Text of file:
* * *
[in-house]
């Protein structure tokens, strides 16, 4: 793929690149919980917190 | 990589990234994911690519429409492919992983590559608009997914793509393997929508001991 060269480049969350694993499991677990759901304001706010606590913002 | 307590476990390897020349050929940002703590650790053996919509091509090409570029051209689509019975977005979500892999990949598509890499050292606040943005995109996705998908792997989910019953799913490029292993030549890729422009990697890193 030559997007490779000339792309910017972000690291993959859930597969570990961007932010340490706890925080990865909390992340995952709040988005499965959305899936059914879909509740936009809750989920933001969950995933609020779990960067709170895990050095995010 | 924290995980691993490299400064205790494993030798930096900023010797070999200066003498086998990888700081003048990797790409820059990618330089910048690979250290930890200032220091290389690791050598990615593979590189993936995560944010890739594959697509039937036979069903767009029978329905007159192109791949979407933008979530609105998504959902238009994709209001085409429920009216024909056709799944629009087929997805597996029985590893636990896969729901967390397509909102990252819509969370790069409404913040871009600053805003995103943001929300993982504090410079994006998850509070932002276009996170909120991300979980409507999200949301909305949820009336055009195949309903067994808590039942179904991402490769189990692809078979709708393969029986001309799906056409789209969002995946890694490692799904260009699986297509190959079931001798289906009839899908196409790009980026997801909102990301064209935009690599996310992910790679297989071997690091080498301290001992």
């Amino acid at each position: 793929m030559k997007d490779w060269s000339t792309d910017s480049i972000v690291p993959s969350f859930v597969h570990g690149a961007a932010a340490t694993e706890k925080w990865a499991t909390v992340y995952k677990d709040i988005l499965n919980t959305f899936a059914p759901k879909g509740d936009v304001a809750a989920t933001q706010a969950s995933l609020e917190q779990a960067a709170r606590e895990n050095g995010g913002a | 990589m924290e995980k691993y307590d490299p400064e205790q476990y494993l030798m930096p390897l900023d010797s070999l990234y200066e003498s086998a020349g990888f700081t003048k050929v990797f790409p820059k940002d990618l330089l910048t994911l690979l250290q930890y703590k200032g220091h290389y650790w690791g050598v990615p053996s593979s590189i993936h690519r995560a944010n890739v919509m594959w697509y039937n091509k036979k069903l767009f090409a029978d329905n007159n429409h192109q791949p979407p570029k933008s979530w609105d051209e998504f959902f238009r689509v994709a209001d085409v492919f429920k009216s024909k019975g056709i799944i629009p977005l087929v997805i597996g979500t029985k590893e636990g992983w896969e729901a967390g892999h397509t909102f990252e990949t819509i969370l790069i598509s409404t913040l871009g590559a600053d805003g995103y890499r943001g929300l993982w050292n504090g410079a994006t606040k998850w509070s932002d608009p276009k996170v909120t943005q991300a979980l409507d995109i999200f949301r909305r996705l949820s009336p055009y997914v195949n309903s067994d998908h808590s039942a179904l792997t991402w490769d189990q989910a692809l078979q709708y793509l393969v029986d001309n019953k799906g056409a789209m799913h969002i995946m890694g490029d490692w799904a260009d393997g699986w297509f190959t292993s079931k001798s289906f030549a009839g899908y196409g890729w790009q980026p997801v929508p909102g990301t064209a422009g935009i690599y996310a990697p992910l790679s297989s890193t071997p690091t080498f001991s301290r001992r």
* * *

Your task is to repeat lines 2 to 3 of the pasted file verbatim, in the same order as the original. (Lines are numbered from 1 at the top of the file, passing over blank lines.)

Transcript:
């Protein structure tokens, strides 16, 4: 793929690149919980917190 | 990589990234994911690519429409492919992983590559608009997914793509393997929508001991 060269480049969350694993499991677990759901304001706010606590913002 | 307590476990390897020349050929940002703590650790053996919509091509090409570029051209689509019975977005979500892999990949598509890499050292606040943005995109996705998908792997989910019953799913490029292993030549890729422009990697890193 030559997007490779000339792309910017972000690291993959859930597969570990961007932010340490706890925080990865909390992340995952709040988005499965959305899936059914879909509740936009809750989920933001969950995933609020779990960067709170895990050095995010 | 924290995980691993490299400064205790494993030798930096900023010797070999200066003498086998990888700081003048990797790409820059990618330089910048690979250290930890200032220091290389690791050598990615593979590189993936995560944010890739594959697509039937036979069903767009029978329905007159192109791949979407933008979530609105998504959902238009994709209001085409429920009216024909056709799944629009087929997805597996029985590893636990896969729901967390397509909102990252819509969370790069409404913040871009600053805003995103943001929300993982504090410079994006998850509070932002276009996170909120991300979980409507999200949301909305949820009336055009195949309903067994808590039942179904991402490769189990692809078979709708393969029986001309799906056409789209969002995946890694490692799904260009699986297509190959079931001798289906009839899908196409790009980026997801909102990301064209935009690599996310992910790679297989071997690091080498301290001992």
């Amino acid at each position: 793929m030559k997007d490779w060269s000339t792309d910017s480049i972000v690291p993959s969350f859930v597969h570990g690149a961007a932010a340490t694993e706890k925080w990865a499991t909390v992340y995952k677990d709040i988005l499965n919980t959305f899936a059914p759901k879909g509740d936009v304001a809750a989920t933001q706010a969950s995933l609020e917190q779990a960067a709170r606590e895990n050095g995010g913002a | 990589m924290e995980k691993y307590d490299p400064e205790q476990y494993l030798m930096p390897l900023d010797s070999l990234y200066e003498s086998a020349g990888f700081t003048k050929v990797f790409p820059k940002d990618l330089l910048t994911l690979l250290q930890y703590k200032g220091h290389y650790w690791g050598v990615p053996s593979s590189i993936h690519r995560a944010n890739v919509m594959w697509y039937n091509k036979k069903l767009f090409a029978d329905n007159n429409h192109q791949p979407p570029k933008s979530w609105d051209e998504f959902f238009r689509v994709a209001d085409v492919f429920k009216s024909k019975g056709i799944i629009p977005l087929v997805i597996g979500t029985k590893e636990g992983w896969e729901a967390g892999h397509t909102f990252e990949t819509i969370l790069i598509s409404t913040l871009g590559a600053d805003g995103y890499r943001g929300l993982w050292n504090g410079a994006t606040k998850w509070s932002d608009p276009k996170v909120t943005q991300a979980l409507d995109i999200f949301r909305r996705l949820s009336p055009y997914v195949n309903s067994d998908h808590s039942a179904l792997t991402w490769d189990q989910a692809l078979q709708y793509l393969v029986d001309n019953k799906g056409a789209m799913h969002i995946m890694g490029d490692w799904a260009d393997g699986w297509f190959t292993s079931k001798s289906f030549a009839g899908y196409g890729w790009q980026p997801v929508p909102g990301t064209a422009g935009i690599y996310a990697p992910l790679s297989s890193t071997p690091t080498f001991s301290r001992r």